to punish the offenders. In fact, he has
been charged with calmly looking on
while the Turkish soldiers fired upon
every helpless Christian they caught
sight of.
Abdulla Pasha, formerly president of
the Sassun commission of Inquiry, and
Saabedln Pasha, have been sent to
Erzerum and Bitlls, respectively, to
take command of the Turkish troops
In those places. This lends color to the
report that Shaklr Pasha Is coming
hack to Constantinople to be appointed
grand vizier.
News received here today from the
district of Van records fresh massacres
of Armenian Christians there, and
there seems to be no reason for doubt
ing the authenticity of the reports. The
Kurds of Van are said to be attacking
and pillaging the Armenian villages,
and the Turkish officials are powerless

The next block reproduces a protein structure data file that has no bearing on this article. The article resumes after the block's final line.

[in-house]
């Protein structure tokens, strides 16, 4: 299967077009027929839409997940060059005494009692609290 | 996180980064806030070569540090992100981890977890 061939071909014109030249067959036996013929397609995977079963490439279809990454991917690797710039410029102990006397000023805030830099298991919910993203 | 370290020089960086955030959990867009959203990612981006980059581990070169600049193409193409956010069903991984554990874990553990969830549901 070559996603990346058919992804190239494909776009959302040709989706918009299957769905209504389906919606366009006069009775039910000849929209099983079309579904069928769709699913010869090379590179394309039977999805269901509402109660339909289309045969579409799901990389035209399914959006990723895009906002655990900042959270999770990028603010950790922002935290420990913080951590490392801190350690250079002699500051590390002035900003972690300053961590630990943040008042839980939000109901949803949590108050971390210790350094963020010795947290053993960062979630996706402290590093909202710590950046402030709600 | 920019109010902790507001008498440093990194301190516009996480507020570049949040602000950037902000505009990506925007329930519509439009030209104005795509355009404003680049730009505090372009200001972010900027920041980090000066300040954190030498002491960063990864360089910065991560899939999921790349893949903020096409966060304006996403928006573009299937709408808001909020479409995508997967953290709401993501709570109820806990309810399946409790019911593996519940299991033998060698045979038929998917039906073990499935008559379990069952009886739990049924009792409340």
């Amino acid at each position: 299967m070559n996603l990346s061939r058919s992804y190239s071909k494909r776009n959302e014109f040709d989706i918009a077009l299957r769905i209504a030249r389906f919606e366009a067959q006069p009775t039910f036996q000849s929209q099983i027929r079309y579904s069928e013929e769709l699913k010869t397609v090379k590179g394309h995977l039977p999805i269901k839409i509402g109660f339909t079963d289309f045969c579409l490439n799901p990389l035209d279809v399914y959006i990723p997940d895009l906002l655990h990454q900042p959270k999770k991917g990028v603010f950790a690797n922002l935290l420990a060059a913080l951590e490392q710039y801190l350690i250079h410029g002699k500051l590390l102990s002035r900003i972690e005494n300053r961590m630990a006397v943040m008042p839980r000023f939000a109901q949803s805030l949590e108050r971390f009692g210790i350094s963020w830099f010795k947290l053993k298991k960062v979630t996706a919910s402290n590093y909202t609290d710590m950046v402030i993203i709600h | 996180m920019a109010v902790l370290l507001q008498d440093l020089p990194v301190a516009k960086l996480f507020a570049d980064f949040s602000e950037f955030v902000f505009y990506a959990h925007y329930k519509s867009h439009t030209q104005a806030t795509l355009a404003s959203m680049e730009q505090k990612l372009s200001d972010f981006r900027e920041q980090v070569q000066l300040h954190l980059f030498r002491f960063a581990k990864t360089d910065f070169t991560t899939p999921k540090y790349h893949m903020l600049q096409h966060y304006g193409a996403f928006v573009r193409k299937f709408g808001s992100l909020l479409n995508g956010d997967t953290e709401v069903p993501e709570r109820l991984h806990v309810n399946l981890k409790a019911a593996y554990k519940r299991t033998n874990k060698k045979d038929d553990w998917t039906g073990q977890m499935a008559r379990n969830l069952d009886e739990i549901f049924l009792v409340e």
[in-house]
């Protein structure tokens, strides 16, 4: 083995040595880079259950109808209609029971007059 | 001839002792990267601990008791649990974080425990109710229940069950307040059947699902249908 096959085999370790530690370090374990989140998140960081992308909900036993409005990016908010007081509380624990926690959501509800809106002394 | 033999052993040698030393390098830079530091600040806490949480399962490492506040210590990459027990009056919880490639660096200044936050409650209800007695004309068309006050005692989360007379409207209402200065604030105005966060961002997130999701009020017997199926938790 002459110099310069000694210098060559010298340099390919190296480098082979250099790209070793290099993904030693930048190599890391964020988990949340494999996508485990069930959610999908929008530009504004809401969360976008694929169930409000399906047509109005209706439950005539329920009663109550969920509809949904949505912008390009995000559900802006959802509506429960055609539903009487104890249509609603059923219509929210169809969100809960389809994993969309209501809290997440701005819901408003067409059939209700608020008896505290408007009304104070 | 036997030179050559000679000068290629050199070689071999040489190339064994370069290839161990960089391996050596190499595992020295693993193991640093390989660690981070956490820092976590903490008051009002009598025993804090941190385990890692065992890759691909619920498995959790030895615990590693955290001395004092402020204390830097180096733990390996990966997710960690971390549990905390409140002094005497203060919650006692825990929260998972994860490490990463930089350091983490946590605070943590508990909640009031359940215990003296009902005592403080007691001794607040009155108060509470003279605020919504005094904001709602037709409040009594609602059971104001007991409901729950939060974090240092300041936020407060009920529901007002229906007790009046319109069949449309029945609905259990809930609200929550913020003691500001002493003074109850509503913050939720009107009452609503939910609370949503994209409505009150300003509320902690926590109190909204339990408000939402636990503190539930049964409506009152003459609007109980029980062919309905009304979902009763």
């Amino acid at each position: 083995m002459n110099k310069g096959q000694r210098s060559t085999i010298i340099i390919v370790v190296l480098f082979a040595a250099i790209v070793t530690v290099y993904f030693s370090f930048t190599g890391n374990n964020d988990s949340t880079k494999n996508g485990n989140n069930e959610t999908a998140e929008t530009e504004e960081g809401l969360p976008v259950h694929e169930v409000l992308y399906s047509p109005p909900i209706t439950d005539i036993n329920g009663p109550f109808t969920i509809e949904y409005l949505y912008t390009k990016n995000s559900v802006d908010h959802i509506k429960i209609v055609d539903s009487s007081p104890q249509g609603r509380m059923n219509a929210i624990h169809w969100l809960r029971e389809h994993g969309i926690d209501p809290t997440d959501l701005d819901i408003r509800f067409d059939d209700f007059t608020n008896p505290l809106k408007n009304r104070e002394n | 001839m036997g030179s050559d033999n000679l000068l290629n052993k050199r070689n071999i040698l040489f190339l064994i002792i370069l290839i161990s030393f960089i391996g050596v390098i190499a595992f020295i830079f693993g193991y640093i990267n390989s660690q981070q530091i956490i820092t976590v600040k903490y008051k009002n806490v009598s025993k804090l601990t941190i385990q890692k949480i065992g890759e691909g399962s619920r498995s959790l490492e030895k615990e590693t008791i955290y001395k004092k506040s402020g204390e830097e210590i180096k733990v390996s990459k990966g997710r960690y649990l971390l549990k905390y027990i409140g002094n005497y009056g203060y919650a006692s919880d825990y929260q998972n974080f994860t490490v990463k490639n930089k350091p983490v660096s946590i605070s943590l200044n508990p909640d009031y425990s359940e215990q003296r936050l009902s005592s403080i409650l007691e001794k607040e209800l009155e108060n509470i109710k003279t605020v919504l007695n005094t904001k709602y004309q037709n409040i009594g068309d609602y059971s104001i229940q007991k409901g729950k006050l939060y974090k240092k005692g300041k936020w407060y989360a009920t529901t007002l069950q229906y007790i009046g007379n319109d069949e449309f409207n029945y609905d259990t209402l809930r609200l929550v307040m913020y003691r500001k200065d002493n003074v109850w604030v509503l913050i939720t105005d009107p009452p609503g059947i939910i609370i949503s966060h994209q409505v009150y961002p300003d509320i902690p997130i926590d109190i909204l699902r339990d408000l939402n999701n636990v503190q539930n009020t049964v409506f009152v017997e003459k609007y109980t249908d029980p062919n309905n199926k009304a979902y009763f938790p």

to preserve order.
Horrors of Erzerum.
Every dny brings further details of
the massacres at Erzerum, and each re
port makes the story of the crimes there
more ghastly. Men, women, and dill
drert were shot, bayoneted, burned, and
outraged for daya, the murders and out
rages lasting for weeks, though Inter
vals of rest are recorded. The orders
for these outages are said to have been
sent by the Porte, and they were-car
rled out In the most cruel manner Im
aginable. The number of killed will
probably never be known, and Is est!
mated at from 500 to 3,000, according to
Turkish or Armenian versions of the
affair. Certainly many hundreds were
killed, and Armenian accounts say that
some or tne victims were skinned alive,
while others were covered with netro-
leum and then set on Are. The Turks
claim that the Armenians were the ug
pressors, but independent reports ac
quit the latter of doing anything more
than attempting to defend themselves
at Erzerum and Dlarbcklr,, although at